Of course, all of this was going to cost

There was no way around it.

But at least it would be straightforward. No Witchy Woman forcing us to shoot in the fucking stairwell. Once we’d settled on LAX I went ahead and submitted for a permit and waited for our coordinator. It became apparent after a week plus that we’d fallen through the cracks. Worse, their software somehow regurgitated our submission back into the ‘waiting to submit’ column and we’d been at a standstill the whole time.
Jesus Christ. I thought that by getting my submission in early we’d be able to have everything locked in the week before shooting and have some breathing room to prep. But instead of being ahead of the curve we were now firmly behind it and scrambling to play catch up. It was only after a serious phone call to FilmLA that everything sorta kinda got back on track. Sorta. Kinda.

Look, here’s the ugly truth about shooting in Los Angeles: They don’t give a fuck about independent filmmakers. Like, not
one fuck. Everything is geared toward a big studio production—prices, support, consideration, you name it—and they just can’t wrap their head around this movie being made by my wife and I. So every time one of these offices would screw around giving us straight answers, or even tell us what they fucking wanted from us, they’d be burning our available hours to be creative. Because we don’t have an office of people supporting us.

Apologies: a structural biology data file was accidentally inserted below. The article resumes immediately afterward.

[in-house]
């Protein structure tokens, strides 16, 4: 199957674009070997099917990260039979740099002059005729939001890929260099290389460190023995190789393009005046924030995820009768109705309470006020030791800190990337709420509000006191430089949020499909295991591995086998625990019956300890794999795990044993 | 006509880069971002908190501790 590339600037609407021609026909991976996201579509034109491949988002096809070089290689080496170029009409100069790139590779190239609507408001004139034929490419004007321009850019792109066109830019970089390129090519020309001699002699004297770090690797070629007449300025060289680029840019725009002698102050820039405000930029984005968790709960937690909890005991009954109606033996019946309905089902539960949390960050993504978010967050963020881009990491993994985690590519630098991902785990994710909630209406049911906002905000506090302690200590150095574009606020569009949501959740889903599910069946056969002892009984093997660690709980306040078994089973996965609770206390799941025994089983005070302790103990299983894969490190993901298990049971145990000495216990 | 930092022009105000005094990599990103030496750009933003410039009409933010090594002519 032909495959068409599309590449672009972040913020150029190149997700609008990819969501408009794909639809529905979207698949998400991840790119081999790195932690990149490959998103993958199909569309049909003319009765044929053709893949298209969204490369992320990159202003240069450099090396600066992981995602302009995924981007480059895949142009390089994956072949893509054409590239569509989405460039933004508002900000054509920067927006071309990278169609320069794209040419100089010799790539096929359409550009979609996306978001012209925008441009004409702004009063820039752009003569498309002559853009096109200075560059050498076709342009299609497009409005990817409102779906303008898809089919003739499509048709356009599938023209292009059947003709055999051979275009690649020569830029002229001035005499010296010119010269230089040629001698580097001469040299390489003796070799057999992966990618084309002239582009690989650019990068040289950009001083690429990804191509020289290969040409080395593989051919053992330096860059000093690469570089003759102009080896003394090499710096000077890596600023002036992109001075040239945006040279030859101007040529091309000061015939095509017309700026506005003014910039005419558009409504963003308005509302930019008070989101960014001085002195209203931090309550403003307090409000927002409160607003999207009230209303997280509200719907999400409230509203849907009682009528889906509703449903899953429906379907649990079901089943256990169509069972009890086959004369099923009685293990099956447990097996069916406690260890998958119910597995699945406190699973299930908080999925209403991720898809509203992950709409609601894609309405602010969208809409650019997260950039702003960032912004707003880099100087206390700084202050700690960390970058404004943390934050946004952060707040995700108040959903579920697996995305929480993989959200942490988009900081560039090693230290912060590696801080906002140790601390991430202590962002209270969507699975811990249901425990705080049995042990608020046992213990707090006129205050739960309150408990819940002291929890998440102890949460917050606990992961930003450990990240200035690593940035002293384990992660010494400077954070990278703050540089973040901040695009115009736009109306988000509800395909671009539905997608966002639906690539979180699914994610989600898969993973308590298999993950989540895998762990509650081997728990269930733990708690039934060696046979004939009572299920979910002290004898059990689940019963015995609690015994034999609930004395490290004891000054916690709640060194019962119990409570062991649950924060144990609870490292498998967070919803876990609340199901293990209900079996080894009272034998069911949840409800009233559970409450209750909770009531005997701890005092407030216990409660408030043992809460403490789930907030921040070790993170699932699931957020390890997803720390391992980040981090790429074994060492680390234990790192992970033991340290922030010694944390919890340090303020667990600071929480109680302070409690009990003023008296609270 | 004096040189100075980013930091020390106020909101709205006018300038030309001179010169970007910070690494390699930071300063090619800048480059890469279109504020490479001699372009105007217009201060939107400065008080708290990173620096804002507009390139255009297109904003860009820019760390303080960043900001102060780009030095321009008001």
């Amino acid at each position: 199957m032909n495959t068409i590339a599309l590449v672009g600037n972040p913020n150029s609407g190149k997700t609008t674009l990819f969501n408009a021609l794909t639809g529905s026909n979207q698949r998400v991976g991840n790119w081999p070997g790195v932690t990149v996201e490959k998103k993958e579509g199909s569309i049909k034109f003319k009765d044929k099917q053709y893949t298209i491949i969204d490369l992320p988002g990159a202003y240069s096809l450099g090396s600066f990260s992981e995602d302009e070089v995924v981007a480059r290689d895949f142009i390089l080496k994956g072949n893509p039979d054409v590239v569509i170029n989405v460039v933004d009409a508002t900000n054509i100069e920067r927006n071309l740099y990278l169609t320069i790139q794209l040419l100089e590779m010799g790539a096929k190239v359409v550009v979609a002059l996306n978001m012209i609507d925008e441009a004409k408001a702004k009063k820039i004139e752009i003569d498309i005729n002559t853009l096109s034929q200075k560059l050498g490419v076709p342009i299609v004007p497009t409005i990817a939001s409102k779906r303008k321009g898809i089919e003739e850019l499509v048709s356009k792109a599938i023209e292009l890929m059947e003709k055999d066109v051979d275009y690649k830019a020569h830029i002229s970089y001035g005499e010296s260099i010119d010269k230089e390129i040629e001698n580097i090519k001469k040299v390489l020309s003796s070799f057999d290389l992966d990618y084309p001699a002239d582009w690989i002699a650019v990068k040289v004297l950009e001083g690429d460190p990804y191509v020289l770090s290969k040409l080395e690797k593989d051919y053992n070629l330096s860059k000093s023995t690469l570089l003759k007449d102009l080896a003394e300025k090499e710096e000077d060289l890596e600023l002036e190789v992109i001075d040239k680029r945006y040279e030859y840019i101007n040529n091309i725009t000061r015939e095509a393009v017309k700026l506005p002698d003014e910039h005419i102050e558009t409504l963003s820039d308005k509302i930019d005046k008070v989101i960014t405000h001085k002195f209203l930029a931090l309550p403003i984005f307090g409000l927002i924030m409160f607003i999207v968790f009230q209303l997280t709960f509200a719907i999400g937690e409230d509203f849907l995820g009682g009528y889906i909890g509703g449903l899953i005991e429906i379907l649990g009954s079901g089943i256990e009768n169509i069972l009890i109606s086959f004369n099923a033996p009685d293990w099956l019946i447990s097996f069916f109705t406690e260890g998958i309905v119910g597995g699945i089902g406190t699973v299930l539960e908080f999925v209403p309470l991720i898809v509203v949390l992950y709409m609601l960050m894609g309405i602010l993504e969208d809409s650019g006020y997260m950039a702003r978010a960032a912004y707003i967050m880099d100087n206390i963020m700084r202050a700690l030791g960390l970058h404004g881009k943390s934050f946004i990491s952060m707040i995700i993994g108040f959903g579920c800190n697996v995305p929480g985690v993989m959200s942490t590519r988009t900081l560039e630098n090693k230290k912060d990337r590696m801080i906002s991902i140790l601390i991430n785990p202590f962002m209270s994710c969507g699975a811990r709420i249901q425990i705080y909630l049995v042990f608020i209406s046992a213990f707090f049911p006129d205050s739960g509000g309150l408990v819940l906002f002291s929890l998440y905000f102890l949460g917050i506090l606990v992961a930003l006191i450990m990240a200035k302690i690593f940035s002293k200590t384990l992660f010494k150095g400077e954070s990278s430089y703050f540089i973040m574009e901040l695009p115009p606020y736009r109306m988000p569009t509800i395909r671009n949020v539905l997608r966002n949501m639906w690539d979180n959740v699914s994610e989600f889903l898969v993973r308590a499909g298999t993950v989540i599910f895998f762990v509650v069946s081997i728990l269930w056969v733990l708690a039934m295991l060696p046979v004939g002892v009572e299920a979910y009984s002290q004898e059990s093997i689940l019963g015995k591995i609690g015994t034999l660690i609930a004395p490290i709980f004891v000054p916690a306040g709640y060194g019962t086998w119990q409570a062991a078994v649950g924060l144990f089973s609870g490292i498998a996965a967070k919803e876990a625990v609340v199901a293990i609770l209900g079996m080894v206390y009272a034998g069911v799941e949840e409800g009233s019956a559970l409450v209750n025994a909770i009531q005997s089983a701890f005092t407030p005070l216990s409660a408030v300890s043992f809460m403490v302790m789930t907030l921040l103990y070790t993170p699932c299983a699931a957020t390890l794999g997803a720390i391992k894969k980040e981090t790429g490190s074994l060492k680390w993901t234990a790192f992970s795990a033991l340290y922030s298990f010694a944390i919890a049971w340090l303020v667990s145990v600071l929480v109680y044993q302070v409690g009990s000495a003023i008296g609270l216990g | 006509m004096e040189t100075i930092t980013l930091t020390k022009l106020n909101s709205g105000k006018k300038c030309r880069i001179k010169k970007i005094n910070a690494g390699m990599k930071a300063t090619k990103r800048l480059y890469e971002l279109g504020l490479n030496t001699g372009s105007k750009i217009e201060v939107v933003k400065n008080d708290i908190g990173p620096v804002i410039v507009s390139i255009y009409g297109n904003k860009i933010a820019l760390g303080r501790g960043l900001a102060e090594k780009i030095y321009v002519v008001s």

It’s. Just. Us.

And they truly, honestly, unequivocally Do Not understand that.

And so you’re following rules for a game that you aren’t playing. You never know exactly what something costs or what’s required or what they want from you. They tell you the day before. Maybe two days, if you’re lucky. They run you around. And the more you tell them you need a heads up because it’s just my wife and I they just nod, “Uh, huh. Well, just send your runner over. ”
I am the runner, you fucking idiot. And when I’m doing that I’m not making a shot list. About the only person who was straightforward and no nonsense was the LAX coordinator, John, who was great. Oh, and there’s no bullshit at LCS Stages either; they’re awesome. But the rest of the city? If they’re wondering why productions are leaving California, well, shit like this is why. You know when I wrote that we were considering filming in another state? Well, we could’ve flown everyone to Arizona for the weekend and gotten them each hotel rooms and it would have been cheaper. Seriously, we ran the numbers.

During all of this we started casting and crewing. And even